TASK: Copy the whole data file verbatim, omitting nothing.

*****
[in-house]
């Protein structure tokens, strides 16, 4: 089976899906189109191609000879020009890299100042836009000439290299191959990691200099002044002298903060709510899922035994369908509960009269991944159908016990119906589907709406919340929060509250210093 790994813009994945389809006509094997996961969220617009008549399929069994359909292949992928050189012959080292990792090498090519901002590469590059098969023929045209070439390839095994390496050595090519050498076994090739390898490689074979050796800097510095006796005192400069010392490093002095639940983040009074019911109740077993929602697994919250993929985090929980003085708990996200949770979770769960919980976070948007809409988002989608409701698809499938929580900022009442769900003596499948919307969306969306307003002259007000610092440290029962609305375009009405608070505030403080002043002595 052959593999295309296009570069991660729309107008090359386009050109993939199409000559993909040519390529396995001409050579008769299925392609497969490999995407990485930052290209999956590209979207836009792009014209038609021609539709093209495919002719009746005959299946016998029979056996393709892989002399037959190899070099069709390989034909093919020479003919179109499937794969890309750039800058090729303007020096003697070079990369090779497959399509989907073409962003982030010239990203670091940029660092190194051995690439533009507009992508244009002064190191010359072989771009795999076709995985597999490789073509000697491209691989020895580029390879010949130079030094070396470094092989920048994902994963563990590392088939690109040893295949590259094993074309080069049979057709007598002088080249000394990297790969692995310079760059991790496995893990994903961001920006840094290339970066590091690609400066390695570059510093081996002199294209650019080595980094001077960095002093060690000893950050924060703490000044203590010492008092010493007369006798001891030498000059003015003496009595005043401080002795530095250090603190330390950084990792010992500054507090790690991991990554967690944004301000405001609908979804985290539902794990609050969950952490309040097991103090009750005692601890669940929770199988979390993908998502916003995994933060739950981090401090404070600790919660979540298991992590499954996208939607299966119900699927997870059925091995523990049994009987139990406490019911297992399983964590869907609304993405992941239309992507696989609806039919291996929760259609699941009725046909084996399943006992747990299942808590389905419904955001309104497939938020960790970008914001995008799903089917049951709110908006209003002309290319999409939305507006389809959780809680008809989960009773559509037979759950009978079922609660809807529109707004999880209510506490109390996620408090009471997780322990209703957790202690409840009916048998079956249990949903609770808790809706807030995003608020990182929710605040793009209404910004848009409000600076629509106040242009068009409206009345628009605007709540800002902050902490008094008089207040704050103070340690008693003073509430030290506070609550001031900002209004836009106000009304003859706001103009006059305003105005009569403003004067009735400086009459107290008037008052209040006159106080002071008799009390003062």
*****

[in-house]
């Protein structure tokens, strides 16, 4: 089976899906189109191609000879020009890299100042836009000439290299191959990691200099002044002298903060709510899922035994369908509960009269991944159908016990119906589907709406919340929060509250210093 790994813009994945389809006509094997996961969220617009008549399929069994359909292949992928050189012959080292990792090498090519901002590469590059098969023929045209070439390839095994390496050595090519050498076994090739390898490689074979050796800097510095006796005192400069010392490093002095639940983040009074019911109740077993929602697994919250993929985090929980003085708990996200949770979770769960919980976070948007809409988002989608409701698809499938929580900022009442769900003596499948919307969306969306307003002259007000610092440290029962609305375009009405608070505030403080002043002595 052959593999295309296009570069991660729309107008090359386009050109993939199409000559993909040519390529396995001409050579008769299925392609497969490999995407990485930052290209999956590209979207836009792009014209038609021609539709093209495919002719009746005959299946016998029979056996393709892989002399037959190899070099069709390989034909093919020479003919179109499937794969890309750039800058090729303007020096003697070079990369090779497959399509989907073409962003982030010239990203670091940029660092190194051995690439533009507009992508244009002064190191010359072989771009795999076709995985597999490789073509000697491209691989020895580029390879010949130079030094070396470094092989920048994902994963563990590392088939690109040893295949590259094993074309080069049979057709007598002088080249000394990297790969692995310079760059991790496995893990994903961001920006840094290339970066590091690609400066390695570059510093081996002199294209650019080595980094001077960095002093060690000893950050924060703490000044203590010492008092010493007369006798001891030498000059003015003496009595005043401080002795530095250090603190330390950084990792010992500054507090790690991991990554967690944004301000405001609908979804985290539902794990609050969950952490309040097991103090009750005692601890669940929770199988979390993908998502916003995994933060739950981090401090404070600790919660979540298991992590499954996208939607299966119900699927997870059925091995523990049994009987139990406490019911297992399983964590869907609304993405992941239309992507696989609806039919291996929760259609699941009725046909084996399943006992747990299942808590389905419904955001309104497939938020960790970008914001995008799903089917049951709110908006209003002309290319999409939305507006389809959780809680008809989960009773559509037979759950009978079922609660809807529109707004999880209510506490109390996620408090009471997780322990209703957790202690409840009916048998079956249990949903609770808790809706807030995003608020990182929710605040793009209404910004848009409000600076629509106040242009068009409206009345628009605007709540800002902050902490008094008089207040704050103070340690008693003073509430030290506070609550001031900002209004836009106000009304003859706001103009006059305003105005009569403003004067009735400086009459107290008037008052209040006159106080002071008799009390003062």